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Lawmakers on Capitol Hill are debating whether military spending should be viewed as not only vital to national security but also a form of economic stimulus.
"As a fiscal conservative, I tend to oppose increasing government spending for the purpose of job creation," said Rep. Buck McKeon, R-Calif., chairman of the House Armed Services Committee.
"But I think we must understand that the defense industry is unique in that it relies entirely on federal government dollars."
McKeon's committee summoned an unusual panel of academic economists on Wednesday to testify about the economic impact of defense spending and how that might sway lawmakers' decisions about the Pentagon budget.
One economist suggested a surge in military spending in the next one or two years as a way to boost the economy.
"We ought to ask the military services if they can move forward in time some of the replacement and repairs of the inventory that is going to happen anyway," said Martin Feldstein, a Harvard economist.
Defense Secretary Leon Panetta has said the defense cuts threatened under the current budget deal forged in August will add 1 percentage point to the unemployment rate — currently above 9 percent — and also eliminate 1.5 million jobs.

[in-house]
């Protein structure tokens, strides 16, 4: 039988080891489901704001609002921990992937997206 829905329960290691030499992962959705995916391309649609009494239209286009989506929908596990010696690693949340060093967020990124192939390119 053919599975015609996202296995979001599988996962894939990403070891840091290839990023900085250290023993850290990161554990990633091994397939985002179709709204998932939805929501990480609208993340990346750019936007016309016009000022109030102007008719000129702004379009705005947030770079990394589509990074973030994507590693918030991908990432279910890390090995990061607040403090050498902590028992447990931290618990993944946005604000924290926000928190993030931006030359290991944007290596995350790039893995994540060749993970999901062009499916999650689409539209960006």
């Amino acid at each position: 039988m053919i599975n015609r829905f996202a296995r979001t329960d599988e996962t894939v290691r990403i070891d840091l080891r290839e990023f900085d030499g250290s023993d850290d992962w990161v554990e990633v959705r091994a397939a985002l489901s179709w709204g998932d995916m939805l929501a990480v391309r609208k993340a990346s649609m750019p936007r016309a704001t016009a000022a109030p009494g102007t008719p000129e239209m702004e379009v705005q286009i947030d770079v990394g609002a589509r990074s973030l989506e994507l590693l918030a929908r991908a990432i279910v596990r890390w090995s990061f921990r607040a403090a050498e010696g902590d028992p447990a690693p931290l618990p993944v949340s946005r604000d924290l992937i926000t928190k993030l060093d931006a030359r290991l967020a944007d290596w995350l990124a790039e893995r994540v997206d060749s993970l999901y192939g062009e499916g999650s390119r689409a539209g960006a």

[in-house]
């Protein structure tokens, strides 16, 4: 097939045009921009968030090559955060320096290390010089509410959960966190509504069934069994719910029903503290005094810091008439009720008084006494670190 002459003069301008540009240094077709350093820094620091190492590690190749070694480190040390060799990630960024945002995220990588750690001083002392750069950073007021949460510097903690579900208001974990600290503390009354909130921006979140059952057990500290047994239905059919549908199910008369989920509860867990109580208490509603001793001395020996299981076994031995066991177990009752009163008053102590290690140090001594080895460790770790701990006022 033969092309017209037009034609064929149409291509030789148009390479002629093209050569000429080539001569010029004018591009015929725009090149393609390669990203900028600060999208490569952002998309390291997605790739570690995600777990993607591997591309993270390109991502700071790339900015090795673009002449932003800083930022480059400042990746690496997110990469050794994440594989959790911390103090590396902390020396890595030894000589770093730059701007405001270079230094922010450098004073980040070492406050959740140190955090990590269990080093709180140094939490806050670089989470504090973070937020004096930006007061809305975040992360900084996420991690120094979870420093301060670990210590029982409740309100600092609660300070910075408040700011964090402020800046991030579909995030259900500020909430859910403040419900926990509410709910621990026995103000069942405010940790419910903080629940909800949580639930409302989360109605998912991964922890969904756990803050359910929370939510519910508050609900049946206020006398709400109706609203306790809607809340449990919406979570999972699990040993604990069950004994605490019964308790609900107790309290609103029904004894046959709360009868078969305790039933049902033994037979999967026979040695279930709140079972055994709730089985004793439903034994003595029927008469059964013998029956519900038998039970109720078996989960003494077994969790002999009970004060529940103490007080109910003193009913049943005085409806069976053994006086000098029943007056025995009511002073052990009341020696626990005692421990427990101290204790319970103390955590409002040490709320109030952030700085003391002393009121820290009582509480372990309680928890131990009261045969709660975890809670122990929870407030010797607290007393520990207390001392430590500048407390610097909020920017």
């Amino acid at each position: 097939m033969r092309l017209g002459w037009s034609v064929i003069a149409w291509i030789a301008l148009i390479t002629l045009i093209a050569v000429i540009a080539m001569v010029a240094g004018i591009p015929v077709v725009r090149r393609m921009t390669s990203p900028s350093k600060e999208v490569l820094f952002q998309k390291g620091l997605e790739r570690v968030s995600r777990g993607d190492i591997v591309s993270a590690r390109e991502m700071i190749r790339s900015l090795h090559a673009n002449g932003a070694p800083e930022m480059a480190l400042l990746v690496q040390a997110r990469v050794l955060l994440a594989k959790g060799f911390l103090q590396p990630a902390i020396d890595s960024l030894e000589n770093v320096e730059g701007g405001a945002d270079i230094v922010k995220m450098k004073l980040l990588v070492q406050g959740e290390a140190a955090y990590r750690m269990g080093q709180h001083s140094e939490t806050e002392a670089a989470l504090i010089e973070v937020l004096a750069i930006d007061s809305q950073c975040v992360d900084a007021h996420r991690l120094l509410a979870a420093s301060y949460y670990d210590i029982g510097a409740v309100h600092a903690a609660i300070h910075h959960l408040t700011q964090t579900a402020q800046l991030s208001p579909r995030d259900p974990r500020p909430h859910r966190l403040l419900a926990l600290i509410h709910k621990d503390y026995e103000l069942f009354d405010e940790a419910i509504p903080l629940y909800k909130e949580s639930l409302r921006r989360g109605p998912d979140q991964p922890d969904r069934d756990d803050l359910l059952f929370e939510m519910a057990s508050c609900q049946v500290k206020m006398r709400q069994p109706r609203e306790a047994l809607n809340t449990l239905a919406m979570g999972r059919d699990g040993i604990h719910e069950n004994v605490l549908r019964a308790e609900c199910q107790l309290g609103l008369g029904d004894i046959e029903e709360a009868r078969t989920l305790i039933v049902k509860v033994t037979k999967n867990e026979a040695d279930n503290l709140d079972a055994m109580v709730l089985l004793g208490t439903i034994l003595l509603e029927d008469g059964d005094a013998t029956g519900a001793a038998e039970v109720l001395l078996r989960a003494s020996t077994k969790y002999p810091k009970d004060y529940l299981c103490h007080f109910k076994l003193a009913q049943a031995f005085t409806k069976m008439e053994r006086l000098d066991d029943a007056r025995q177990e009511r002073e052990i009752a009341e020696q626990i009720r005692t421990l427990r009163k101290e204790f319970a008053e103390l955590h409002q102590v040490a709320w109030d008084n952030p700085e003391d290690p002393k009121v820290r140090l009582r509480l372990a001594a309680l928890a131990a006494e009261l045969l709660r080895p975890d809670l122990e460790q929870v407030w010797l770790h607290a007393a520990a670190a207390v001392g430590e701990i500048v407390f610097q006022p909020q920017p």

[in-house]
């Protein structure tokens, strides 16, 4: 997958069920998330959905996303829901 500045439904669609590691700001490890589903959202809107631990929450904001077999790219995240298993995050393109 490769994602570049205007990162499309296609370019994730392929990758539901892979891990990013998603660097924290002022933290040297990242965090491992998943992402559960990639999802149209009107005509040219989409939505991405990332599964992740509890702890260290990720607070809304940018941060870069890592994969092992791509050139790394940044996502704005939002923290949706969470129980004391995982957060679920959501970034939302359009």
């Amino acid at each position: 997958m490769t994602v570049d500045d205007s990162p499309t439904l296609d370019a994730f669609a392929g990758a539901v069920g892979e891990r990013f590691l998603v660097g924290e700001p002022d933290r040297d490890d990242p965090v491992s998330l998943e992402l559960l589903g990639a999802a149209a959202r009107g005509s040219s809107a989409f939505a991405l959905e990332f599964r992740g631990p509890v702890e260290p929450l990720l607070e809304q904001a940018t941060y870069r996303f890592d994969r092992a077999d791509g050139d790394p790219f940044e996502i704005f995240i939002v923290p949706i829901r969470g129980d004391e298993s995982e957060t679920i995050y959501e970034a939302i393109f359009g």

The economic impact of defense spending varies geographically. For example, in Virginia, the defense industry accounts for about 19 percent of all jobs across the state, providing $44 billion in personnel incomes to residents and more than $1 billion in state revenue, according to a study conducted in 2008.
Some lawmakers criticized the notion that defense spending can boost the economy.
"As we make defense spending decisions here in this country, I think it's important to clarify our greatest consideration should not be the multiplier effect of any given government spending. … First and foremost, it's military strategy," said Rep. Todd Young, R-Ind.
If the goal is to simply boost the economy, non-military spending should be considered, said Rep. Hank Johnson, D-Ga.
"What we are talking about here is a philosophy of government spending," Johnson said.
One economist disagreed that all government spending is equal.
"There are technical differences that are not ideological or philosophical in nature," said Peter Morici, who teaches economics at the University of Maryland. "If a widget manufacture gets all of his materials in the U.S. and employs entirely U.S. labor, it will have a higher multiplier effect. … Defense spending tends to have a greater domestic content than does a construction program. We use a lot of imported materials in construction."